Jazz tenor saxophonist Stanley William Turrentine, was born on April 5, 1934, in Pittsburgh, Pennsylvania and began performing in the late 1940s. His father was a tenor saxophonist who had played with a band called Savoy Sultans.
His career can be divided into three distinct eras: his blues and R&B stint as a sideman for Lowell Fulson; his work as a soul jazz bandleader and sideman on the Blue Note label in the 1960s; and his work as an early champion of jazz-rock fusion in the 1970s. Throughout his career, however, his work typically displayed an affinity for the blues while also revealing the stylistic influences of Coleman Hawkins, Sonny Rollins, and Don Byas.
Turrentine's first instrument was the cello, which he abandoned before his teenage years to master the tenor saxophone. He admitted to taking instruction from his father, but maintained that he was mostly self-taught. His first professional work of note was touring with blues and R&B bandleader Lowell Fulson in a group that also included Ray Charles.
He later played with Tadd Dameron. In 1953 he replaced John Coltrane as saxophonist in a group led by Earl Bostic that also featured his brother Tommy. He served in the Army for three years before joining the Max Roach group in 1959, another gig that featured his brother Tommy. While playing with Roach, Turrentine earned a reputation as a saxophonist in the tradition of Coleman Hawkins and Don Byas. He also played with keyboardist Shirley Scott, whom he married in 1960 and divorced in the early 1970s.
In 1960 Turrentine began recording work as a session musician at the Blue Note jazz label. This earned him international recognition as a purveyor of soul jazz--a hybrid of the two musical styles that was immensely popular and commercially successful in the 1960s for such artists as Turrentine, Horace Silver, Johnny Griffin, Grant Green, Sonny Stitt, Gene Ammons, Kenny Burrell, Wes Montgomery, and Lou Donaldson. Soul jazz drew much of its inspiration from R&B and typically featured an instrumental lineup that included electric guitar, Hammond B-3 organ, drums, and saxophone.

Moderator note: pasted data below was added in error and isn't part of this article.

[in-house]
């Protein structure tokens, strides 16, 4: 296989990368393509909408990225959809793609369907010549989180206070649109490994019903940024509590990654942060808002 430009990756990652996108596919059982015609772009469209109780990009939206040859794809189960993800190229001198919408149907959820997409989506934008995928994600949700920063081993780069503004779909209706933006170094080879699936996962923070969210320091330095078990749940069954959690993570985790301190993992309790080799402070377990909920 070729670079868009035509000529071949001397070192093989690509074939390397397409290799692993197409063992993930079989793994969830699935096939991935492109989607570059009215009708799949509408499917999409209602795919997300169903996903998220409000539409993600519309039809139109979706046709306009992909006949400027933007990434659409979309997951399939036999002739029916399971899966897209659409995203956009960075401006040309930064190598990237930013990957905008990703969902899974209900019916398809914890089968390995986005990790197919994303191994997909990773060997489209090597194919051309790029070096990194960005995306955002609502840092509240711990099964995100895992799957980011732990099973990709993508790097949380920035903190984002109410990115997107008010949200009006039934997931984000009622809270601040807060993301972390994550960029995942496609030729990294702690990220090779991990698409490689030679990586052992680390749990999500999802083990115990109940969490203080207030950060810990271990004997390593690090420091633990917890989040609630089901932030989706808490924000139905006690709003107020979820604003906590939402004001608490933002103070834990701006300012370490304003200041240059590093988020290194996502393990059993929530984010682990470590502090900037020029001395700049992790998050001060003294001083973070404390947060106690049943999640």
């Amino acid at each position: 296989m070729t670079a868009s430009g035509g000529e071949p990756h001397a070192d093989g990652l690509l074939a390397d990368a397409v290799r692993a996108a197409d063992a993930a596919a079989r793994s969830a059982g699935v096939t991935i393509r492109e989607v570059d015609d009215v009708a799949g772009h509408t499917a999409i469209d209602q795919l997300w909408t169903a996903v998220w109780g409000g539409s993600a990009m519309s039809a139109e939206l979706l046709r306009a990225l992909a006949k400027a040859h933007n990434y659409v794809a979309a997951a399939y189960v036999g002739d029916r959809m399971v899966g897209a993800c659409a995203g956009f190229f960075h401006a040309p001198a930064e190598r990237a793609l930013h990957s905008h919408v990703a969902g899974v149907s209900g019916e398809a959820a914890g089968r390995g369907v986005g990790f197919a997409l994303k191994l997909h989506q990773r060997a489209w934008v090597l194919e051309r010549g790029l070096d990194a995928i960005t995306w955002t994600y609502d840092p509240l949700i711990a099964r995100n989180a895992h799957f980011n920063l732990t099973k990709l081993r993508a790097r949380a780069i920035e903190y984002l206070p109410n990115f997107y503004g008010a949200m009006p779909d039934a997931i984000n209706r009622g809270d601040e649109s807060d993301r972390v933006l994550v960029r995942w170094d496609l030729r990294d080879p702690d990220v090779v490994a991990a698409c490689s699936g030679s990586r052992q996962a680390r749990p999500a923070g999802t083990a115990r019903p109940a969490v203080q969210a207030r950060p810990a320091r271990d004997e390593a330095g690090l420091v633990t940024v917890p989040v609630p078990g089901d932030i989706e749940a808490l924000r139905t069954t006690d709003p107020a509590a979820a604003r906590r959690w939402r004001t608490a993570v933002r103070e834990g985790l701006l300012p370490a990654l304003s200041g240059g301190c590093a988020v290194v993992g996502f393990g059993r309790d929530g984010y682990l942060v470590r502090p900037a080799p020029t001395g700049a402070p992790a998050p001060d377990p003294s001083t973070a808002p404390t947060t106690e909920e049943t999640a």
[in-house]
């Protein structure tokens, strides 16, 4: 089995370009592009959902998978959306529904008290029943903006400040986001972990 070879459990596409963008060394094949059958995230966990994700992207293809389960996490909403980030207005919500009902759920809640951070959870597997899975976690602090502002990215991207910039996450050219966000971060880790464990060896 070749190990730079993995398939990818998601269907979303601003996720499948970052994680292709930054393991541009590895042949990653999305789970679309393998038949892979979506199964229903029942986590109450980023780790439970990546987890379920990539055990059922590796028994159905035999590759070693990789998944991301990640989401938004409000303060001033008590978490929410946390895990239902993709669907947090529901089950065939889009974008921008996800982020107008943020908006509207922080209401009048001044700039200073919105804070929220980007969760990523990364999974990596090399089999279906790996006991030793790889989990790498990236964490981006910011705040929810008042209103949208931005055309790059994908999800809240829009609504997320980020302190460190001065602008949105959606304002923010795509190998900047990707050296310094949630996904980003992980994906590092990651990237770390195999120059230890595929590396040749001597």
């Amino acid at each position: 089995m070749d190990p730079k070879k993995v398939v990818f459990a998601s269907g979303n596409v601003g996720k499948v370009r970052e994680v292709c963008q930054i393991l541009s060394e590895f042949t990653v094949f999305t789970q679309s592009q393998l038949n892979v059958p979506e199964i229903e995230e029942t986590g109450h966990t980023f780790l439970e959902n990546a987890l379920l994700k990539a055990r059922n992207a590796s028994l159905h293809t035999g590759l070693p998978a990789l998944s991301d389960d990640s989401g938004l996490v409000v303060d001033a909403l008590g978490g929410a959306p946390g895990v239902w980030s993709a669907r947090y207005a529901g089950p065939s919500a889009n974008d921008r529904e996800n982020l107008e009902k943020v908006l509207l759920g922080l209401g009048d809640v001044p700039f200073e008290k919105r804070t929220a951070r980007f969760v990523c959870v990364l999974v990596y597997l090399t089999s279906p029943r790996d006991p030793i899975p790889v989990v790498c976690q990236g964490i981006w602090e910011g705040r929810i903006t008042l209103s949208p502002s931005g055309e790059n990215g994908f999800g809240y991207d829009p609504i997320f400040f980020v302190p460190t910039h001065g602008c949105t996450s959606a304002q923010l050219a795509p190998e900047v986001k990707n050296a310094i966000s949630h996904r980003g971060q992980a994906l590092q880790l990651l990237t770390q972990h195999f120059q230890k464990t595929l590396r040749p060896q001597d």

While denigrated by some critics as too commercial, soul jazz made inroads that eluded most other jazz styles. His first session was on a Dizzy Reece session, and he later recorded as a sideman on the seminal 1960 soul jazz recordings of organist Jimmy Smith, Midnight Special and Back at the Chicken Shack.
He recorded his first Blue Note album, "Look Out", in 1960 with the Horace Parlan Trio. In that same year he also recorded the first of a series of albums with the Three Sounds, a South Bend, Indiana-based trio that included Gene Harris on piano, Andrew Simpkins on bass, and Bill Dowdy on drums. The trio, who had previously recorded with Nat Adderley, Johnny Griffin, and Lou Donaldson, was brought to New York City by Horace Silver in 1958.
In the original liner notes for the album Blue Hour featuring Turrentine and the Three Notes, Ira Gitler wrote: "Although only in his late 20s, Turrentine has a warmth of style associated with the players of an earlier period. His first inspirations were Coleman Hawkins and Don Byas and it is obvious that he learned some valuable lessons from them." In the 1999 two compact disc reissue of Blue Hour, Michael Cuscuna characterized Turrentine's playing as containing a "juicy, soulful tone, rhythmically hip phrasing and wonderful melodic ideas."
For the remainder of his 1960s tenure at Blue Note, Turrentine played as a sideman for Shirley Scott, Duke Jordan, Art Taylor, Ike Quebec, Kenny Burrell, Duke Pearson, and Horace Silver while producing an astounding number of albums as a bandleader. Featured members of his group during this period included Mark Johnson, Charles Fambrough, and Dwayne Dolphin.